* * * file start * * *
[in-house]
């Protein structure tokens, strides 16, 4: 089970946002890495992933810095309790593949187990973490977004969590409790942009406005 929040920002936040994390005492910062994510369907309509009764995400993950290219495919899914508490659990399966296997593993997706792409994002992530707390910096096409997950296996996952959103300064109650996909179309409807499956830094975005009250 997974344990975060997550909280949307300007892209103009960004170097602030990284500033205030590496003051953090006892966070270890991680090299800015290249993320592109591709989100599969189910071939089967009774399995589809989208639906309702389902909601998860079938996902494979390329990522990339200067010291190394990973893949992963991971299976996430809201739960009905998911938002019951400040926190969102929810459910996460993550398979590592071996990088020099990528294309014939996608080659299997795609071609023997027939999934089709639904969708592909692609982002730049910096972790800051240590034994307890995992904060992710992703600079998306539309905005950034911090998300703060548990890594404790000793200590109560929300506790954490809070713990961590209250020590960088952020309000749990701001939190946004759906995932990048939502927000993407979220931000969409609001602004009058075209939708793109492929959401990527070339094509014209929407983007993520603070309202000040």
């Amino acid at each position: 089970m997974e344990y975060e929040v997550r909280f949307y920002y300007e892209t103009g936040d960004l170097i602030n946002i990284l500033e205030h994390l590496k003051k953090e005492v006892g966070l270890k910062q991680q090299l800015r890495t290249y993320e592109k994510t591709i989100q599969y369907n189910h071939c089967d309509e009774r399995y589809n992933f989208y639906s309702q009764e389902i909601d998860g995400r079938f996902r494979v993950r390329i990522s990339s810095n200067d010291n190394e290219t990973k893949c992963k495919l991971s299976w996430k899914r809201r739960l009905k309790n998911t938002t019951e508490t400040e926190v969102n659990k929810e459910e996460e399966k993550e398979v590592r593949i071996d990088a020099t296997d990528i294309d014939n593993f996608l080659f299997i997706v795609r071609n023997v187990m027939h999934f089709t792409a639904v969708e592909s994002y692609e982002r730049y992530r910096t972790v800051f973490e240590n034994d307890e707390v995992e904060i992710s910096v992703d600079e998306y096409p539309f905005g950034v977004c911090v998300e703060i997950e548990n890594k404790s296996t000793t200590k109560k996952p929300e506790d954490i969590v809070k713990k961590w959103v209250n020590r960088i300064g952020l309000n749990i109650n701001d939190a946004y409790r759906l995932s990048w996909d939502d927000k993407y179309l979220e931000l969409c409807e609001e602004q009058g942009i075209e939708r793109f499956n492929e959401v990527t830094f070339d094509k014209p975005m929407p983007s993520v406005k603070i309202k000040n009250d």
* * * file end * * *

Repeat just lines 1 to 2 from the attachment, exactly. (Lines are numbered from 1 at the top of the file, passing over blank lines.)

[in-house]
């Protein structure tokens, strides 16, 4: 089970946002890495992933810095309790593949187990973490977004969590409790942009406005 929040920002936040994390005492910062994510369907309509009764995400993950290219495919899914508490659990399966296997593993997706792409994002992530707390910096096409997950296996996952959103300064109650996909179309409807499956830094975005009250 997974344990975060997550909280949307300007892209103009960004170097602030990284500033205030590496003051953090006892966070270890991680090299800015290249993320592109591709989100599969189910071939089967009774399995589809989208639906309702389902909601998860079938996902494979390329990522990339200067010291190394990973893949992963991971299976996430809201739960009905998911938002019951400040926190969102929810459910996460993550398979590592071996990088020099990528294309014939996608080659299997795609071609023997027939999934089709639904969708592909692609982002730049910096972790800051240590034994307890995992904060992710992703600079998306539309905005950034911090998300703060548990890594404790000793200590109560929300506790954490809070713990961590209250020590960088952020309000749990701001939190946004759906995932990048939502927000993407979220931000969409609001602004009058075209939708793109492929959401990527070339094509014209929407983007993520603070309202000040």